Slowly, painting is becoming acceptable in Northwest Coast art. It still has a ways to go – according to Peter Lattimer, for many of the artists in his exhibit, working on canvas was a new and not wholly comfortable experience. But the change is coming, all the same.

Most likely, painting will not replace limited prints. A handful of top artists are still doing well with limited prints, and will probably continue to do so for years. However, a day might come within the next decade when most limited prints are viewed as tourist wares and no longer as fine art.

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Aboriginal artists in British Columbia have been combining traditions for some years now. Preston Singletary, for example, has collaborated with Maori artist Lewis Gardiner, while Terrance Campbell is strongly influenced by the jewelry of the American Southwest. But I admit I was skeptical about the collaborations of Mike Dangeli and Don McIntyre. Maybe the problem was my own ignorance, but I wondered how much artists like Dangeli in the Northwest style and McIntyre in the Woodlands style could exchange, beyond good will.

Don McIntyre (left) and Mike Dangeli (right)

However, in practice, the mingling of traditions works much better than I expected in “East Meets West: Throwing Power,” Dangeli and McIntyre’s combined show currently at the art gallery in the Student Union Building at the University of British Columbia.

The main reason, I suspect, is the obvious closeness of the two artists. Dangeli and McIntyre share studio space and are adoptive brothers. They share such a sympathy that at times, they say, they have trouble remembering who painted which line when they collaborate.

The mixture of their style may be sometimes jarring, but it succeeds because, while both Dangeli and McIntyre show a firm understanding of their respective traditions, they are also concerned with adopting those traditions to contemporary urban life, often with a sense of humor that begins with the titles of their works and continues with their choice of subject matter. Despite the large differences in traditions, this similarity of outlook allows them to meet in the middle, as their paintings do literally in the galley.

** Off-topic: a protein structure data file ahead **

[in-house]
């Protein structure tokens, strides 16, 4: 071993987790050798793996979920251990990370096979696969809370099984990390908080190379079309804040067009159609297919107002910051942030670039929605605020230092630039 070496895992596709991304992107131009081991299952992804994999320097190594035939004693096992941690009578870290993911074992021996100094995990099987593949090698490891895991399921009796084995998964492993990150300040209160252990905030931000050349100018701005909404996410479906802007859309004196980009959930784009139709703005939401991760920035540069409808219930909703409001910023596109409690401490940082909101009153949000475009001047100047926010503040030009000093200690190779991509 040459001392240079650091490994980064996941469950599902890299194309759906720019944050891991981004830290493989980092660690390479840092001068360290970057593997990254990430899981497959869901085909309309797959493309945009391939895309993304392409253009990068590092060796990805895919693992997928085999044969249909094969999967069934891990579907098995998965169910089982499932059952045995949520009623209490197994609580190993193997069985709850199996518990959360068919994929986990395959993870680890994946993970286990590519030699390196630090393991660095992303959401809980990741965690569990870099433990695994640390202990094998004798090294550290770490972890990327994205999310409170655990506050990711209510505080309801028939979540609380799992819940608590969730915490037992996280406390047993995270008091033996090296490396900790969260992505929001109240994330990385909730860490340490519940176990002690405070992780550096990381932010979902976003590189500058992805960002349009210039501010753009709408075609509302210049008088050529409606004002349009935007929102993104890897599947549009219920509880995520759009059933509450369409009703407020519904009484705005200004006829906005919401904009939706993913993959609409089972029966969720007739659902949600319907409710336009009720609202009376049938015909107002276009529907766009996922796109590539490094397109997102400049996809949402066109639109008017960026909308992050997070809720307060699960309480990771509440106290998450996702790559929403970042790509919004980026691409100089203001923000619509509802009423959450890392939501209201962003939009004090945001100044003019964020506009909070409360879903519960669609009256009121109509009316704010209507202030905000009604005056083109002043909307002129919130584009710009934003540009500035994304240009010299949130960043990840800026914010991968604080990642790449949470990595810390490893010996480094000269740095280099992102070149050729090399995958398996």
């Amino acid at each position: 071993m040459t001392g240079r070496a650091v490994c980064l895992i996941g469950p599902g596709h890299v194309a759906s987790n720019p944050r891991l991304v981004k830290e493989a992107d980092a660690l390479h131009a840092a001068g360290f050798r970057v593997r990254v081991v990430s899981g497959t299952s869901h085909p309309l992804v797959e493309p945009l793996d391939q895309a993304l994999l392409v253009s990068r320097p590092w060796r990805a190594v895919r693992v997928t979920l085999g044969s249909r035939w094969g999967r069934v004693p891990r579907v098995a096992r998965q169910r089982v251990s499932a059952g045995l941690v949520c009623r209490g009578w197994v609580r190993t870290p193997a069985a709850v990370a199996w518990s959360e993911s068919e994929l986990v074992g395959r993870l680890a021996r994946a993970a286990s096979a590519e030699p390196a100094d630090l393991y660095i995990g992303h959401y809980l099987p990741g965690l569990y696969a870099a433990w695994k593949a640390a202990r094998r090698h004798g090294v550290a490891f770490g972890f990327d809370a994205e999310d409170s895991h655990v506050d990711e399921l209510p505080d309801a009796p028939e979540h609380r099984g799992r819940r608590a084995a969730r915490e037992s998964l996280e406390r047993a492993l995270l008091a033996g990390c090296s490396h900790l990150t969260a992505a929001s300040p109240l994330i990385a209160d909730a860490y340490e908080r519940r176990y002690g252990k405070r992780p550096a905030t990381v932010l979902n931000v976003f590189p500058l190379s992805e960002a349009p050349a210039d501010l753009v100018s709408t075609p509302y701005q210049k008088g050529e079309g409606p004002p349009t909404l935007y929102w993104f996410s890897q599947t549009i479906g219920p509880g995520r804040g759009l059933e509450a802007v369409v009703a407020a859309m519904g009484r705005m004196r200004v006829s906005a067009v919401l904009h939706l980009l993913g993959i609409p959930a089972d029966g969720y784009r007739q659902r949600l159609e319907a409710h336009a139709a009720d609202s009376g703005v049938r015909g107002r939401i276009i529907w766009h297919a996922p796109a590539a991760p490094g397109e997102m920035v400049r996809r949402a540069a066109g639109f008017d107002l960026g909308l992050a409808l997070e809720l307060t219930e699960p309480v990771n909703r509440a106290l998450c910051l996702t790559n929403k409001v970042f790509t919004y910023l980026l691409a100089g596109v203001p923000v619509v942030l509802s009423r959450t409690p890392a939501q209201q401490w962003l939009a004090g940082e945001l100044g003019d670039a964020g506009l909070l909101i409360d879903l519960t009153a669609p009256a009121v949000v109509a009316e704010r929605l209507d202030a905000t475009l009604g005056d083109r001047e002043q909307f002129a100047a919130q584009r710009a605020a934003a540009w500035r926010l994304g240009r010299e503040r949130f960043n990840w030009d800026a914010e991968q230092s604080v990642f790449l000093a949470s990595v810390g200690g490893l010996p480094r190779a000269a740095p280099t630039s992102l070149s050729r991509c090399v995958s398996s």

If you look at a selection of Dangeli’s work with any knowledge of the northern formline style, it immediately becomes obvious that he is intimately familiar with the tradition. And some of his work does not stray very far from that tradition, apart from the selection of colors.

However, in many of his pieces in this show, Dangeli’s rendering of that tradition is a departure from the norm. In the classical northern tradition, ovoids and U-shapes are rendered as though from a template – in fact, in large scale projects like house-fronts, artists often work from stencils.

Dangeli does work in this tradition. However, just as often – and perhaps increasingly – he favors a looser, hand-drawn rendering of classical shapes – a sketch as opposed to a smoothly finished work. Often, too, he combines shapes in non-classical ways. The result is that, where in his tradition, formlines tend to flow together, dragging the eye through a work, Dangeli’s looser renderings sometimes seem fragmentary and disjointed.